# Minimization in single component of BSpline to extract points

I smoothed some data with a BSpline $B[t] = (x[t],y[t])$. I would like to extract certain points from this spline by their x-Values, $x_0$. The easiest way I came up with was to minimize $B[t][[1]]-x_0$ for $t \in [0,1]$. So for finding the parameter t at which the x value is 13.46 if have the following code:

data = {{9.93114, 379022.8}, {11.71875, 321705.7}, {13.46983,
280830.8}, {15.625, 243949.8}, {18.60119, 206915}, {21.70139,
179663.2}, {24.93351, 158942.4}, {29.29688,
138396.2}, {33.48214, 123873.8}};

spline = BSplineFunction[data, SplineDegree -> 3];
tstfc[t_] := spline[t][[1]]

FindMinimum[Abs[tstfc[x] - 13.46] , {x, 0}]


It seems like the Spline is not getting evaluated. How can I solve this? And is there a standard way to extract points from a spline? Thanks!

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data = {{9.93114, 379022.8}, {11.71875, 321705.7}, {13.46983,
280830.8}, {15.625, 243949.8}, {18.60119, 206915}, {21.70139,
179663.2}, {24.93351, 158942.4}, {29.29688, 138396.2}, {33.48214,
123873.8}};

spline = BSplineFunction[data, SplineDegree -> 3];

Clear[tstfc];


You need to restrict the definition of tstfc to numeric arguments. Using the symbolic result causes your problem.

tstfc[t_?NumericQ] := spline[t][[1]]


The function being minimized clearly has a local minimum:

Plot[Abs[tstfc[x] - 13.46], {x, 0, 1}]

Plot[Abs[tstfc[x] - 13.46], {x, 0.17, .173}]

You should also constrain x.Even so, FindMinimum has some difficulty.

FindMinimum[{Abs[tstfc[x] - 13.46], 0 <= x <= 1}, {x, .2}]


FindMinimum::eit: The algorithm does not converge to the tolerance of 4.806217383937354*^-6 in 500 iterations. The best estimated solution, with feasibility residual, KKT residual, or complementary residual of {2.00154,0.757541,1.00077}, is returned. >>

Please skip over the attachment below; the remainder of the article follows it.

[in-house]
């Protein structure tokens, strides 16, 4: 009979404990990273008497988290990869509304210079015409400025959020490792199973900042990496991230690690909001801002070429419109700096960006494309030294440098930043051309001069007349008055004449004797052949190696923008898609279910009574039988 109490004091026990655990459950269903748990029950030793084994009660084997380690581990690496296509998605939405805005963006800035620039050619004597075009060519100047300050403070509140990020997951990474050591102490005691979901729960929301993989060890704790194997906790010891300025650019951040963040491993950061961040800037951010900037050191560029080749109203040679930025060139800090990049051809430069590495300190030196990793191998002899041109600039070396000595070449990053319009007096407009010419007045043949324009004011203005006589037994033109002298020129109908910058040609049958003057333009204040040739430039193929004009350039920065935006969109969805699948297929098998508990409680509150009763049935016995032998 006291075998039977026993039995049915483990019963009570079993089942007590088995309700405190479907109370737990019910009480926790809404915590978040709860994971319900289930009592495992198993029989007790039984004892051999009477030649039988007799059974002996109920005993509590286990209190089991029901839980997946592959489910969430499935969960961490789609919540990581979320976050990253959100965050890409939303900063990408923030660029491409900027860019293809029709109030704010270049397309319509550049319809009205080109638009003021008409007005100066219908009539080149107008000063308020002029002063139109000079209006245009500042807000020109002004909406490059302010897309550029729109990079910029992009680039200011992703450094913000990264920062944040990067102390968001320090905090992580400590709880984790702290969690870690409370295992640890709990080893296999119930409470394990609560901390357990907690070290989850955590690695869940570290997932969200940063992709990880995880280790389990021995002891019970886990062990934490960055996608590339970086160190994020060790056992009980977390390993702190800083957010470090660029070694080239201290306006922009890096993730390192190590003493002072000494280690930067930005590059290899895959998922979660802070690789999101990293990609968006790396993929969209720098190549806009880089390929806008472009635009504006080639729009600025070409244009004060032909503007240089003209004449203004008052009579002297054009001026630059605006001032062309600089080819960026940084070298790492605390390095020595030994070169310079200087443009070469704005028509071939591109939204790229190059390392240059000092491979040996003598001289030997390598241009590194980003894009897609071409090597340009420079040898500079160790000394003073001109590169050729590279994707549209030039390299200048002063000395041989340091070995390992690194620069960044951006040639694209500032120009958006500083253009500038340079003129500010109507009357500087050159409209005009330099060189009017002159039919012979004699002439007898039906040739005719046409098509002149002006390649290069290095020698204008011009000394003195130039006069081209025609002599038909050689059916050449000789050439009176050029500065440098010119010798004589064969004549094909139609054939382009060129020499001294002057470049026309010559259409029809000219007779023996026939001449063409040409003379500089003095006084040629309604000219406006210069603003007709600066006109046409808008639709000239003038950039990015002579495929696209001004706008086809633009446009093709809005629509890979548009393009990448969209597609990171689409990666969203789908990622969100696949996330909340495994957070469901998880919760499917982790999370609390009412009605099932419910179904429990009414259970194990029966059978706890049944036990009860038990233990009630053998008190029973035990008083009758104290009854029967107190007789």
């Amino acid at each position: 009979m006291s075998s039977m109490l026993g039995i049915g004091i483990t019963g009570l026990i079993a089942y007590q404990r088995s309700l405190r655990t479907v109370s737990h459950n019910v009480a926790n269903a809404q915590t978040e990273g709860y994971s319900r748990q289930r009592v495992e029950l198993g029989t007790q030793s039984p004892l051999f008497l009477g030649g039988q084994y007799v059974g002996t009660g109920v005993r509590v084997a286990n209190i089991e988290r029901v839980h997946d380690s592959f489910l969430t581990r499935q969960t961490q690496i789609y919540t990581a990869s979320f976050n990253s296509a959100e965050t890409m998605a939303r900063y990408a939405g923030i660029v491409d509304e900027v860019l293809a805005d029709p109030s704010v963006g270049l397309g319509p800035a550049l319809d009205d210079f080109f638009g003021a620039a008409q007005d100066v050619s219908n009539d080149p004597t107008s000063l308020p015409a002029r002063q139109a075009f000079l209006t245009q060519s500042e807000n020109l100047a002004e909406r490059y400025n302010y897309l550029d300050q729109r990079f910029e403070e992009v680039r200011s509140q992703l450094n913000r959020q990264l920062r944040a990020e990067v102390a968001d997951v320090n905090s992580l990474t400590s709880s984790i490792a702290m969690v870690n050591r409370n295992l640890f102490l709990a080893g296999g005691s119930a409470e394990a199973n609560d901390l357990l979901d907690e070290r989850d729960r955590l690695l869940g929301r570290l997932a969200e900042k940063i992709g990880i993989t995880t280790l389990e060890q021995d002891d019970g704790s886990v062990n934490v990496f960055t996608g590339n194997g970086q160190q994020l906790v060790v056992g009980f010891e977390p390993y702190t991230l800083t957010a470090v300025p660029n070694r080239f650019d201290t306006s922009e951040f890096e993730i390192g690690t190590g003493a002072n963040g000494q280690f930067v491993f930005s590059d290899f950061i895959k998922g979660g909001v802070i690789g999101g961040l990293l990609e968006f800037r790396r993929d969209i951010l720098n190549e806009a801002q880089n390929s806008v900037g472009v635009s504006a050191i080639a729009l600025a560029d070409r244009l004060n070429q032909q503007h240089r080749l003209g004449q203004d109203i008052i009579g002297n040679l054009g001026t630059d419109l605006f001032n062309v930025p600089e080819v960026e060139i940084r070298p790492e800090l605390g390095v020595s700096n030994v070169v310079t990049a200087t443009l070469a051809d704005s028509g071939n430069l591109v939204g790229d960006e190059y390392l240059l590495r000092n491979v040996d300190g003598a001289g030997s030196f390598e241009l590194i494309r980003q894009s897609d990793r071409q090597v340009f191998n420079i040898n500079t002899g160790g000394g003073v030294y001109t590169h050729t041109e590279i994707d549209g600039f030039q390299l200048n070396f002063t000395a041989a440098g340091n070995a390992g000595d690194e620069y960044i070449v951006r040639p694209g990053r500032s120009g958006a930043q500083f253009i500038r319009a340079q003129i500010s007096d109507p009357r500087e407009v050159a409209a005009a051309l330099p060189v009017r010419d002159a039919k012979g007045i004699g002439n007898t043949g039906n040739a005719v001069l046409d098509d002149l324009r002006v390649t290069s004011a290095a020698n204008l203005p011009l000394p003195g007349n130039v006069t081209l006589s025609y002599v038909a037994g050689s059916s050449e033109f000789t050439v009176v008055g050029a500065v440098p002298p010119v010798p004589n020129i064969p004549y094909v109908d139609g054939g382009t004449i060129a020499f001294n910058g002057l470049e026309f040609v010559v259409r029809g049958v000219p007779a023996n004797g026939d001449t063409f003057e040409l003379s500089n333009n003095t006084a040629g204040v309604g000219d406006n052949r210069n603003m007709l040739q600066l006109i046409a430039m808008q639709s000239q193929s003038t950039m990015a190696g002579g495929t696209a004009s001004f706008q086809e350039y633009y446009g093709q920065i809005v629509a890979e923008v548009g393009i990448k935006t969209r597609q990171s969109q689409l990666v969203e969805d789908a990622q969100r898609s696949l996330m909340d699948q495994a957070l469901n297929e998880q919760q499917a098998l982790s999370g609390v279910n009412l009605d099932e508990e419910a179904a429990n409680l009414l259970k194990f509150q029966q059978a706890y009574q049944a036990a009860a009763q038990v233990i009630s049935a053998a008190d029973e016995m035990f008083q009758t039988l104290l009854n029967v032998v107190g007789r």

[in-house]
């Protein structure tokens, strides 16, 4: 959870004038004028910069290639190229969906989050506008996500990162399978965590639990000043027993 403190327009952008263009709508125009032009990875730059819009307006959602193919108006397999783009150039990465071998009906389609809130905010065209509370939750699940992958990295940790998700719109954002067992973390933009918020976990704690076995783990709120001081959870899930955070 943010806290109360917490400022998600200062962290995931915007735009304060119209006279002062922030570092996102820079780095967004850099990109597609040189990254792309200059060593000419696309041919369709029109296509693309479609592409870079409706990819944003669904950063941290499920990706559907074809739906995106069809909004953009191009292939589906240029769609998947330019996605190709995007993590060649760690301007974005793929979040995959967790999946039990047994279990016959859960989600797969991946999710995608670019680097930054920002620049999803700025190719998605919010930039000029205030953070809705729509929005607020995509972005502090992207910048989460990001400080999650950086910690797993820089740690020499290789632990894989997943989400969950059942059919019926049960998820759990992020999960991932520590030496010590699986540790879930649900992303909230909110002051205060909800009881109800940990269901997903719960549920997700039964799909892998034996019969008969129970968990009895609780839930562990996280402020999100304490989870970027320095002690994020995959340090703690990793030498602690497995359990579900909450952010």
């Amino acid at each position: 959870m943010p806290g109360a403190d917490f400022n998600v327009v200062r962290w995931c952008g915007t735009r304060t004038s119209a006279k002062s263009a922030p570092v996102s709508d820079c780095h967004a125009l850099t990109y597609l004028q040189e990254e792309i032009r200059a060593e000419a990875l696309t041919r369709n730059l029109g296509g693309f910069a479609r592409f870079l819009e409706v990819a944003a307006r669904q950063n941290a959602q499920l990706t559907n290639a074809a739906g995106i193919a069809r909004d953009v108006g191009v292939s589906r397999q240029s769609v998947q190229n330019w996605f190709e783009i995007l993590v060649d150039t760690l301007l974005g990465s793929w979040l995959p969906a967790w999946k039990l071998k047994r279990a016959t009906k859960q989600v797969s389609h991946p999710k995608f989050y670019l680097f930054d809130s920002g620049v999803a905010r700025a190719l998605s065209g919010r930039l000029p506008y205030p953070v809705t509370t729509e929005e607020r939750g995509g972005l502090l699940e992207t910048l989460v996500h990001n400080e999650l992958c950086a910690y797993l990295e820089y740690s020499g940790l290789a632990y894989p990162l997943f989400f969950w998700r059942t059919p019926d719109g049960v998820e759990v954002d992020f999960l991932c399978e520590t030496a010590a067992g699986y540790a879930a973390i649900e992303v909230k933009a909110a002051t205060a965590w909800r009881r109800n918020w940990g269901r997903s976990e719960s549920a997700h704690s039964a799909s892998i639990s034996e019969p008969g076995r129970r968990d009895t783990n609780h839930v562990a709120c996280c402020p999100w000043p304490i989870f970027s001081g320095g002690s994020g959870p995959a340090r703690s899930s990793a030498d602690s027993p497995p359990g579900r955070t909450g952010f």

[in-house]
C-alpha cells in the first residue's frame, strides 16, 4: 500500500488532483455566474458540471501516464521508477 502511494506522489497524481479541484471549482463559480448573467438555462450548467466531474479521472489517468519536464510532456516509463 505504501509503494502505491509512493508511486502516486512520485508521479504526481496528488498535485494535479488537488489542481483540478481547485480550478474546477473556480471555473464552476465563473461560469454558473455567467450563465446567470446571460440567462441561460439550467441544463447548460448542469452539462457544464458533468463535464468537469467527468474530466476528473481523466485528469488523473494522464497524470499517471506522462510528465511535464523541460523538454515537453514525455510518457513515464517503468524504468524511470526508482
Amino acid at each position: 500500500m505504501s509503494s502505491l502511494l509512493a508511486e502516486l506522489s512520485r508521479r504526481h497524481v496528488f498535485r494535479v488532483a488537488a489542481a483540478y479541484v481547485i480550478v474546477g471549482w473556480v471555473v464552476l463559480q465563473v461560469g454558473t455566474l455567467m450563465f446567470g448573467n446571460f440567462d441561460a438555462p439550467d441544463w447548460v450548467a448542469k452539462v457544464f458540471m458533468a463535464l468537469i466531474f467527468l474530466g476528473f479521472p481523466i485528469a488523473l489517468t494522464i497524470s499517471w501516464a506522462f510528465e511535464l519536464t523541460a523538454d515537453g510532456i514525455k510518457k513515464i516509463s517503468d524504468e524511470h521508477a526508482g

{0.000010463696439089176, {x -> 0.17147137220615655}}

NMinimize works better.

NMinimize[{Abs[tstfc[x] - 13.46], 0 <= x <= 1}, x]


{1.0658141036401503*^-13, {x -> 0.17147210562361115}}

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@BobHanion - sorry for the vote-down. but your answer is mathematically wrong and ignores the other answers given. – eldo Jun 4 '14 at 21:24
The other answers agree with my result: x -> 0.171472 – Bob Hanlon Jun 4 '14 at 21:33
The other answers agree with my result: x -> 0.171472 as the value of the spline's parameter. The comments about a local minimum not existing are incorrect since the function being minimized is not the data or its spline but rather Abs[tstfc[x] - 13.46] which does have a local minimum. None of the plots plotted this argument of the FindMinimum which would show the local minimum. – Bob Hanlon Jun 4 '14 at 21:41
Hanion - First of all, I beg your pardon for the downvote. I tried to reverse it to no avail: You must edit at least 5 characters of your answer before I can do that. A short graphical demonstration of your answer would most probably overcome my ignorance. – eldo Jun 4 '14 at 21:52
I added plots of function being minimized to highlight local minimum – Bob Hanlon Jun 4 '14 at 22:08

If your aim is to find the parameter value t that maps to {13.46, _} in the B spline you could use:

data = {{9.93114, 379022.8}, {11.71875, 321705.7}, {13.46983,
280830.8}, {15.625, 243949.8}, {18.60119, 206915}, {21.70139,
179663.2}, {24.93351, 158942.4}, {29.29688,
138396.2}, {33.48214, 123873.8}};
bf = BSplineFunction[data, SplineDegree -> 3];
d = Table[{bf[t][[1]], t}, {t, 0, 1, 0.01}];
ifn = Interpolation[d];


Then

ans = ifn[13.46]


yields:

0.171472